From an FBI Affidavit in U.S. v. Patel:
A good reminder that any system that provides benefits, however well-intentioned, is likely to exploited by people who aren’t entitled to the benefits. I first focused on that in depth with regard to the Google deindexing system, which I wrote up in my Shenanigans (Internet Takedown Edition), but as the title suggests, there are such shenanigans in many other contexts as well. People who have studied regimes that give religious objectors exemptions from generally applicable laws or job rules have long been concerned about such fraudulent claims; Justice Brennan largely dismissed this worry in his seminal Sherbert v. Verner (1963) opinion, but I think it’s a more serious concern than that opinion suggests.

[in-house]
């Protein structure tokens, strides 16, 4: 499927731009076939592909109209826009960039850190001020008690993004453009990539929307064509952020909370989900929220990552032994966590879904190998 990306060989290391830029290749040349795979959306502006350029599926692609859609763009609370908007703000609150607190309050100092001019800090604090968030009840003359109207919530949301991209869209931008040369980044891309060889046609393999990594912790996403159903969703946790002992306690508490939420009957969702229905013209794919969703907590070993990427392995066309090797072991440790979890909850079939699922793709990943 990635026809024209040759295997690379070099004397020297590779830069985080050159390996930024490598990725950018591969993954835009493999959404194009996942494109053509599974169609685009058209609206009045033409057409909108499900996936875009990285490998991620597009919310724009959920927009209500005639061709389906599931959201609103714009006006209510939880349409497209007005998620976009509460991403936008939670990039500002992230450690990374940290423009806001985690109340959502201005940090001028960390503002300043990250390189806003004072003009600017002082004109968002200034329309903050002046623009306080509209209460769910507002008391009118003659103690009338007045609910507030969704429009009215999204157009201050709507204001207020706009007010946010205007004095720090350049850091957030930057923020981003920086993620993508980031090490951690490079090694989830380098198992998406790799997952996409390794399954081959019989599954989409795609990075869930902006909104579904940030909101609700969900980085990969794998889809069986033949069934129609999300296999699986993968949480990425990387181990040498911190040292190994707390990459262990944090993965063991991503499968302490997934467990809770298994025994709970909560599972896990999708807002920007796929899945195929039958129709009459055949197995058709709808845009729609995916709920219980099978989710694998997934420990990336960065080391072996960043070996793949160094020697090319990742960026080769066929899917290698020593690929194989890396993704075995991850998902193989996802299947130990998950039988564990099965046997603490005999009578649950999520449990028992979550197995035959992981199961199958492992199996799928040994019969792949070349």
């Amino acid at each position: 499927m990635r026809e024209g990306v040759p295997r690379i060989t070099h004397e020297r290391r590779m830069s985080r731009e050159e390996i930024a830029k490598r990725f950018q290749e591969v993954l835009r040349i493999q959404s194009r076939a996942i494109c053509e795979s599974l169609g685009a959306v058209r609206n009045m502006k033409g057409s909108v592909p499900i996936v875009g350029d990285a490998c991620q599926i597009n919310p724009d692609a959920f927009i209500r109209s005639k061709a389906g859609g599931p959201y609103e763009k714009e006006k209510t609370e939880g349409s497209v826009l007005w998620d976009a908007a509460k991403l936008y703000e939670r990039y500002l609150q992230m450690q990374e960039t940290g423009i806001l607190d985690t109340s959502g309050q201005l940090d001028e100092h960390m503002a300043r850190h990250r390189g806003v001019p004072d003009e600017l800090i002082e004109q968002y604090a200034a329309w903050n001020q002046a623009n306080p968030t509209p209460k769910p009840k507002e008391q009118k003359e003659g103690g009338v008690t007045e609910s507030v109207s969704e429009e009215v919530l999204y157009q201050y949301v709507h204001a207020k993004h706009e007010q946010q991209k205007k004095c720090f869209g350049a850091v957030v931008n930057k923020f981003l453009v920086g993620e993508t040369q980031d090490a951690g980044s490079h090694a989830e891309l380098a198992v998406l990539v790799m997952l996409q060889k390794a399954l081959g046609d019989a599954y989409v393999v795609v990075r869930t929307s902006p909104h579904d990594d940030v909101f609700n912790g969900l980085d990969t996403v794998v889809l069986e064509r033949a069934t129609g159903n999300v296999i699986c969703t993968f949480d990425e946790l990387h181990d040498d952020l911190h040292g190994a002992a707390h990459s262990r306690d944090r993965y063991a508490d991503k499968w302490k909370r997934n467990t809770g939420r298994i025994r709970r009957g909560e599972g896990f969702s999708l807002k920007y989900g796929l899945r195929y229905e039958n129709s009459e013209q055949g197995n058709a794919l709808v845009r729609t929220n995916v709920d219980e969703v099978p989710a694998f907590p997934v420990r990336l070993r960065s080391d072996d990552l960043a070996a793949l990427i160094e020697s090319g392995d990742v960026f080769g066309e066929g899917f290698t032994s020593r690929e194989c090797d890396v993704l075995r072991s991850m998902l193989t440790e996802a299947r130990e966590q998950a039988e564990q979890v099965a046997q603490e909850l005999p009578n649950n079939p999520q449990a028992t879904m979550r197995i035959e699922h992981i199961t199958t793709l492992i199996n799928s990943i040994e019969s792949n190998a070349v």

Of course, this doesn’t mean that the benefits programs should be rejected simply because of the risk of fraud. Insurance, for instance, provides ample opportunities and incentives for fraud—and even for murder—and yet we recognize that its benefits outweigh the risks, so that we should maintain the system while investing resources into finding and deterring the fraud. Nonetheless, whenever a system is being designed or evaluated, the risk of cheating has to be seriously considered.